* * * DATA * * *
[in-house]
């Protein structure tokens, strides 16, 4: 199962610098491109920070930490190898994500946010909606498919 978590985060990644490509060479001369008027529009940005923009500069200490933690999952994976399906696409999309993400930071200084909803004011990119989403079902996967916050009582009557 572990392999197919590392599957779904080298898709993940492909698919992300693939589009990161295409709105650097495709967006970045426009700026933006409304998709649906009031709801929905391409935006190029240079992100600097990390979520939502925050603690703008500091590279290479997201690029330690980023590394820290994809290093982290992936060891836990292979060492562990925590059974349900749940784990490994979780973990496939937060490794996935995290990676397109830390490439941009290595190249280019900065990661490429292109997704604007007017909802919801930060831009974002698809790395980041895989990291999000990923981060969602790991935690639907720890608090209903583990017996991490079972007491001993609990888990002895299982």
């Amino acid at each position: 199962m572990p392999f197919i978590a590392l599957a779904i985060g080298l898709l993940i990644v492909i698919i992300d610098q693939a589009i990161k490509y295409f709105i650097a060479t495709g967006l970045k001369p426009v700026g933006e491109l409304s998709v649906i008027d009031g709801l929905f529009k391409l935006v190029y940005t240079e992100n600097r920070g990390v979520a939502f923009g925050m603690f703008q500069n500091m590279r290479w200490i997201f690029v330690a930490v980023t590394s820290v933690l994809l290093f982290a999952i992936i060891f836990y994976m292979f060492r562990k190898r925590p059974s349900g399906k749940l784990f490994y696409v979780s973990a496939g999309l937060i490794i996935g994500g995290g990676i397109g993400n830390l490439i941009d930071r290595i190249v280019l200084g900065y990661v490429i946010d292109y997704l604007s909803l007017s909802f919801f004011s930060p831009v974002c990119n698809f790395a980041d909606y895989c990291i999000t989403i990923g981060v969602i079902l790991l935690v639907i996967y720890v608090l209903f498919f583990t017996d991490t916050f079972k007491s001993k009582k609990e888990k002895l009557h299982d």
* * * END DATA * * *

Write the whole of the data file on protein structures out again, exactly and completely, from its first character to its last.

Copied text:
[in-house]
């Protein structure tokens, strides 16, 4: 199962610098491109920070930490190898994500946010909606498919 978590985060990644490509060479001369008027529009940005923009500069200490933690999952994976399906696409999309993400930071200084909803004011990119989403079902996967916050009582009557 572990392999197919590392599957779904080298898709993940492909698919992300693939589009990161295409709105650097495709967006970045426009700026933006409304998709649906009031709801929905391409935006190029240079992100600097990390979520939502925050603690703008500091590279290479997201690029330690980023590394820290994809290093982290992936060891836990292979060492562990925590059974349900749940784990490994979780973990496939937060490794996935995290990676397109830390490439941009290595190249280019900065990661490429292109997704604007007017909802919801930060831009974002698809790395980041895989990291999000990923981060969602790991935690639907720890608090209903583990017996991490079972007491001993609990888990002895299982």
């Amino acid at each position: 199962m572990p392999f197919i978590a590392l599957a779904i985060g080298l898709l993940i990644v492909i698919i992300d610098q693939a589009i990161k490509y295409f709105i650097a060479t495709g967006l970045k001369p426009v700026g933006e491109l409304s998709v649906i008027d009031g709801l929905f529009k391409l935006v190029y940005t240079e992100n600097r920070g990390v979520a939502f923009g925050m603690f703008q500069n500091m590279r290479w200490i997201f690029v330690a930490v980023t590394s820290v933690l994809l290093f982290a999952i992936i060891f836990y994976m292979f060492r562990k190898r925590p059974s349900g399906k749940l784990f490994y696409v979780s973990a496939g999309l937060i490794i996935g994500g995290g990676i397109g993400n830390l490439i941009d930071r290595i190249v280019l200084g900065y990661v490429i946010d292109y997704l604007s909803l007017s909802f919801f004011s930060p831009v974002c990119n698809f790395a980041d909606y895989c990291i999000t989403i990923g981060v969602i079902l790991l935690v639907i996967y720890v608090l209903f498919f583990t017996d991490t916050f079972k007491s001993k009582k609990e888990k002895l009557h299982d």